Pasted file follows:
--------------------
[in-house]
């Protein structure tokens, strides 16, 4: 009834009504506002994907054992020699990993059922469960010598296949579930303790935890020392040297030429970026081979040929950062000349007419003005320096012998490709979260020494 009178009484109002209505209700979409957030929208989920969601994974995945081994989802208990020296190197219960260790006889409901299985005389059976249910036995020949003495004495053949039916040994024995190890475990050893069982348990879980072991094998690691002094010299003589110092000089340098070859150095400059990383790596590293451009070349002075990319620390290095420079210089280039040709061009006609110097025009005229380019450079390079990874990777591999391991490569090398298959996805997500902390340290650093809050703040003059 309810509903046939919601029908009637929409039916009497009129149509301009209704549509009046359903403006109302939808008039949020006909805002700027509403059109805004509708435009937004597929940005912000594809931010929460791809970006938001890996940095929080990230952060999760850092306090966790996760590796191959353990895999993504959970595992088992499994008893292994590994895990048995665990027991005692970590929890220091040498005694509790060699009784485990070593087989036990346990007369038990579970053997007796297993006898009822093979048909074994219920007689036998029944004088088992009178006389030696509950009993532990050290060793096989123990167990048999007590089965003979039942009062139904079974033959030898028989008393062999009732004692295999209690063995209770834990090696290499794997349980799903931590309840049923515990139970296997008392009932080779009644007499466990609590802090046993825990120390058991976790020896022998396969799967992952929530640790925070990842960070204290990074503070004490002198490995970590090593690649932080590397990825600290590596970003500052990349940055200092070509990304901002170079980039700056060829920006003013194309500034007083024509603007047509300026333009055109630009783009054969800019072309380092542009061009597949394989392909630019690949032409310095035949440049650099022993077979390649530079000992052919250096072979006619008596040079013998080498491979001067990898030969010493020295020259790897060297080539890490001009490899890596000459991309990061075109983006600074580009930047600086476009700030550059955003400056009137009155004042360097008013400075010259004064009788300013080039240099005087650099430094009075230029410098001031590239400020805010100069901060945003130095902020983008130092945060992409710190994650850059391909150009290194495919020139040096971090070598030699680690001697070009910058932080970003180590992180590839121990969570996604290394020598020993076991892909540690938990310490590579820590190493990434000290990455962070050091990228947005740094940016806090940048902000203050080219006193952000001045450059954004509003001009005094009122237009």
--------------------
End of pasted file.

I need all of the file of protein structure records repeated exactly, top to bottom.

[in-house]
């Protein structure tokens, strides 16, 4: 009834009504506002994907054992020699990993059922469960010598296949579930303790935890020392040297030429970026081979040929950062000349007419003005320096012998490709979260020494 009178009484109002209505209700979409957030929208989920969601994974995945081994989802208990020296190197219960260790006889409901299985005389059976249910036995020949003495004495053949039916040994024995190890475990050893069982348990879980072991094998690691002094010299003589110092000089340098070859150095400059990383790596590293451009070349002075990319620390290095420079210089280039040709061009006609110097025009005229380019450079390079990874990777591999391991490569090398298959996805997500902390340290650093809050703040003059 309810509903046939919601029908009637929409039916009497009129149509301009209704549509009046359903403006109302939808008039949020006909805002700027509403059109805004509708435009937004597929940005912000594809931010929460791809970006938001890996940095929080990230952060999760850092306090966790996760590796191959353990895999993504959970595992088992499994008893292994590994895990048995665990027991005692970590929890220091040498005694509790060699009784485990070593087989036990346990007369038990579970053997007796297993006898009822093979048909074994219920007689036998029944004088088992009178006389030696509950009993532990050290060793096989123990167990048999007590089965003979039942009062139904079974033959030898028989008393062999009732004692295999209690063995209770834990090696290499794997349980799903931590309840049923515990139970296997008392009932080779009644007499466990609590802090046993825990120390058991976790020896022998396969799967992952929530640790925070990842960070204290990074503070004490002198490995970590090593690649932080590397990825600290590596970003500052990349940055200092070509990304901002170079980039700056060829920006003013194309500034007083024509603007047509300026333009055109630009783009054969800019072309380092542009061009597949394989392909630019690949032409310095035949440049650099022993077979390649530079000992052919250096072979006619008596040079013998080498491979001067990898030969010493020295020259790897060297080539890490001009490899890596000459991309990061075109983006600074580009930047600086476009700030550059955003400056009137009155004042360097008013400075010259004064009788300013080039240099005087650099430094009075230029410098001031590239400020805010100069901060945003130095902020983008130092945060992409710190994650850059391909150009290194495919020139040096971090070598030699680690001697070009910058932080970003180590992180590839121990969570996604290394020598020993076991892909540690938990310490590579820590190493990434000290990455962070050091990228947005740094940016806090940048902000203050080219006193952000001045450059954004509003001009005094009122237009």